Elina Makropulos lives 300 years beyond her normal life expectancy because the Hapsburg Emperor Rudolf II forced her alchemist father to administer to her the "elixir of life" that he had discovered. Throughout her very long life, she assumes a number of identities, always as a singer with the initials E.M. As Emilia Marty, her final identity, she discovers the supreme value of Death in giving meaning to Life. (For more details, check the synopsis at the site of the link above.)
This story line gives rise to the obvious question: Would you want such an extended life?
I find myself at cross currents with this.
Eventually, all the people about whom I care would die. At the level of great-great-great grandchildren (and there might be hundreds of these), the bond of progeny would probably diminish to the point of meaninglessness (as it did for E.M.)
But, there would be so many books that I'd like to read for which I now lack the time, so much knowledge to gain - including the knowledge of unfolding events and scientific advances. And the indulgence of my creative spirit; I could even manage to use up all the glass that I so greedily purchased when it was on sale for 50% of its usual cost.
But without people for whom I care a great deal, without that human connection, none of this would matter. I wouldn't care about the books or knowledge. My creative spirit would whither.
But, if I could maintain a connection with something larger than myself, with Nature most likely, that would be sufficient to give meaning to my life. (Were I of a more spiritual bent than is my current inclination, God - or god - would well serve this purpose.) And, if I could maintain this connection to something larger than myself, to Nature, I could care about Nature's critters as I do now. Simply put, as Daisy is important to me now, another cat and cats way way way beyond, might one day be my salvation. And, if I could care about other pussycats, I could care about other humans even knowing how comparatively brief their lives would be. I might no longer have a special attachment to my progeny, but there would be human beings who would become special to me if I opened myself up to caring about them.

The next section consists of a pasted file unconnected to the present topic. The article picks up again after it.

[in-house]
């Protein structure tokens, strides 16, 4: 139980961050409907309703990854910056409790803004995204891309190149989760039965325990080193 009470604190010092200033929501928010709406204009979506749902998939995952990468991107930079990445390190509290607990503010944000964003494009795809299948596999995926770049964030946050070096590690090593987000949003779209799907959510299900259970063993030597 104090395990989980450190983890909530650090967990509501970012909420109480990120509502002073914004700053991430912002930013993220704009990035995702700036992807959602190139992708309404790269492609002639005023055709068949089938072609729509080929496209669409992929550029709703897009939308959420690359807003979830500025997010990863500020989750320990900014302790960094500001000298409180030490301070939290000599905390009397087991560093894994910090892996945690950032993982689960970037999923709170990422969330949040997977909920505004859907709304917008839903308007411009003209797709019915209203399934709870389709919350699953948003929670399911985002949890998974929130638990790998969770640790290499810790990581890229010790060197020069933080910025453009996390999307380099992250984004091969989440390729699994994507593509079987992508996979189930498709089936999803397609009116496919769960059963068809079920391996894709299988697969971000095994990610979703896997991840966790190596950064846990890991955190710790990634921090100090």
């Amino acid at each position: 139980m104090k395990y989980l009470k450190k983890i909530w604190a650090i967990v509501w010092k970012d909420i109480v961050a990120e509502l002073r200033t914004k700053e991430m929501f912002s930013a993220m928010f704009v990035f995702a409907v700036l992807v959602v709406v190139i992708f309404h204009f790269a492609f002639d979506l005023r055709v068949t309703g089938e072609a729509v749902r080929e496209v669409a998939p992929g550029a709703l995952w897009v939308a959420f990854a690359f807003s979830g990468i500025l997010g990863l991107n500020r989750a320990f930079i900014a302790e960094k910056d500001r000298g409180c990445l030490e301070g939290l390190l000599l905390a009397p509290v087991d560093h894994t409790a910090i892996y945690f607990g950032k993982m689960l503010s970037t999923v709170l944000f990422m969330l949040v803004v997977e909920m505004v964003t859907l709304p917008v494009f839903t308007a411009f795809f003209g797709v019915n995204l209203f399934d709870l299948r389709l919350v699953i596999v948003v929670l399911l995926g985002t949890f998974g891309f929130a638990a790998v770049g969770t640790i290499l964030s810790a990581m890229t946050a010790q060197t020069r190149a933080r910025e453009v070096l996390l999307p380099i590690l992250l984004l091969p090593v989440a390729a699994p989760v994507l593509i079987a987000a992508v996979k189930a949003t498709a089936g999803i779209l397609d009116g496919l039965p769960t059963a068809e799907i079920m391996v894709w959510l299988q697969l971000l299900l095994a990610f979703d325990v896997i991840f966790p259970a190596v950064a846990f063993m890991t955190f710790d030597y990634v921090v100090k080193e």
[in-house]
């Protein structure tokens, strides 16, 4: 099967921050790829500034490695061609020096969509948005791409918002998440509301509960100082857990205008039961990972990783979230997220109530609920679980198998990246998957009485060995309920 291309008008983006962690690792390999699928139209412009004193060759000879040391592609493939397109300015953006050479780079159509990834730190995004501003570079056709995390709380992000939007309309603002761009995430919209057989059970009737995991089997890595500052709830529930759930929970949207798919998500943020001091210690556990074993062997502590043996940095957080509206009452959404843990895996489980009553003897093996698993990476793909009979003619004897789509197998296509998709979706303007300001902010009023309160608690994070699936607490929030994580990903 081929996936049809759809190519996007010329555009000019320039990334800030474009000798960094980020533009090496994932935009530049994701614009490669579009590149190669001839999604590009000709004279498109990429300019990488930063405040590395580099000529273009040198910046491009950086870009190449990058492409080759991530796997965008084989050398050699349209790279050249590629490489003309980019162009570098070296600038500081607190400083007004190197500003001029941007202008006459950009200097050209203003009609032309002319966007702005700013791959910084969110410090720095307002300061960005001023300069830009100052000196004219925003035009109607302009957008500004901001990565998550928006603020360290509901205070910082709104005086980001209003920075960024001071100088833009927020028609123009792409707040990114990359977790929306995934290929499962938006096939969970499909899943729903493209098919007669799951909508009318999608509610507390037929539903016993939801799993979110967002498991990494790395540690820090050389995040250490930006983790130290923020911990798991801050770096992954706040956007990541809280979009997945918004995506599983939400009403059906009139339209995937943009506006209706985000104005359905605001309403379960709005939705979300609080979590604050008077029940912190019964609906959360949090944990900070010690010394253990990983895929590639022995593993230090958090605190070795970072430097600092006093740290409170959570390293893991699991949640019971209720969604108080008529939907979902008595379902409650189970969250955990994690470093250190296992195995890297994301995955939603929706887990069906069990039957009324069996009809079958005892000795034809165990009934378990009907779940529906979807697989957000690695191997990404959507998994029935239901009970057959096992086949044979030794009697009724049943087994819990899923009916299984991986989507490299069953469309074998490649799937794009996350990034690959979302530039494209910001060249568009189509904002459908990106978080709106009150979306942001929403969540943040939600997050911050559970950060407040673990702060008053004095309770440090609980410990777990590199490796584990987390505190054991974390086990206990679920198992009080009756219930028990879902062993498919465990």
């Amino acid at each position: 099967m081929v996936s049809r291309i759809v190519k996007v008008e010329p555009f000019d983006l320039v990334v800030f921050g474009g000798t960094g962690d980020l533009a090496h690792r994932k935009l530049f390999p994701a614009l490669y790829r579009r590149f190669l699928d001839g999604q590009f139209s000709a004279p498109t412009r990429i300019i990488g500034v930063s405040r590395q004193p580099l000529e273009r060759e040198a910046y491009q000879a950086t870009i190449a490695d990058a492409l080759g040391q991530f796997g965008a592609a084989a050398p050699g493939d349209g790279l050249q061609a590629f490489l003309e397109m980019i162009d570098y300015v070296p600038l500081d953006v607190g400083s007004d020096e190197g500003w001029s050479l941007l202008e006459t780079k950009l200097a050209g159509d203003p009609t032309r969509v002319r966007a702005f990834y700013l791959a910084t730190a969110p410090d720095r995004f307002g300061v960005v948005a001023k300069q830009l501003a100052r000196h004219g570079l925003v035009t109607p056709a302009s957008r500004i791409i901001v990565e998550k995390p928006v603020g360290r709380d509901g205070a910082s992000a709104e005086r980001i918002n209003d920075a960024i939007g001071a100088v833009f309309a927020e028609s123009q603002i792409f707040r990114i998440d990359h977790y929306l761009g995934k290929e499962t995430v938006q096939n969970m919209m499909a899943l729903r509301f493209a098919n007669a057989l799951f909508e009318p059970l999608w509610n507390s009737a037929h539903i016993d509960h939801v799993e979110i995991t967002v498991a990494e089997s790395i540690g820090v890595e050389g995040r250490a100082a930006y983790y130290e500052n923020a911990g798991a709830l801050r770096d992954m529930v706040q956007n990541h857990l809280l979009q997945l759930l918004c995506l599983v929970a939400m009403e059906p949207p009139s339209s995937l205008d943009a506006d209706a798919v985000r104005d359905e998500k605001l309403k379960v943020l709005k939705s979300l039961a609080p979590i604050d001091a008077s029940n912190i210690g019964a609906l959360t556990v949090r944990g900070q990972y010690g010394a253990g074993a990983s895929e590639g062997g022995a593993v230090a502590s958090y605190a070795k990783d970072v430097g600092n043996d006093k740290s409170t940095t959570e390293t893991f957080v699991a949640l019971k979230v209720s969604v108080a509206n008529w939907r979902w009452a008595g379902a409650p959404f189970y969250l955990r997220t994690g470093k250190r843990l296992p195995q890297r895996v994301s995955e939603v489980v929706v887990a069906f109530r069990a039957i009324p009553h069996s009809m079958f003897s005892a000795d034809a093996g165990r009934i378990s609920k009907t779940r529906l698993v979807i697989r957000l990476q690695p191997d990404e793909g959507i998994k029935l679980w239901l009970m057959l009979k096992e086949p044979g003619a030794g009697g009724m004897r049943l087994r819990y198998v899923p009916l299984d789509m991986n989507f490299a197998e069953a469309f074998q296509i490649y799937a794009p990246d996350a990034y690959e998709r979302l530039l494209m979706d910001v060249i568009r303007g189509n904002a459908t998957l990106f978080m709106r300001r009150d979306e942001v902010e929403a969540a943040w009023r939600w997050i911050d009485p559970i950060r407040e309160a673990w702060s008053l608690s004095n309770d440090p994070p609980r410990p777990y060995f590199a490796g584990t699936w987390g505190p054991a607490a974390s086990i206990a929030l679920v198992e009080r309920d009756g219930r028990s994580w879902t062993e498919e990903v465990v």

An unexpected end point to this reflection is a renewed understanding about how important important human connections are to me. The repeated use of "important" is intentional. I do not need a large number of human connections. I need important human connections. Without them - and without one sweet pussycat - all else in my life becomes meaningless.
The connection to something larger than myself is of less importance to me with the prospect of death nipping at my heals than it would be with a much larger life horizon. Even so, I would be well advised (by myself) to better nurture my connection with the Nature that is so readily available to me. Interestingly (to me) the thoughts that I expressed beginning with the paragraph with the picture of Daisy came upon me as I was working out on my elliptical cross trainer and looking out the window at the trees and the sky.
(unrelated p.s.: There's a nice photo of me an another woman from the Autumnal Gathering here.)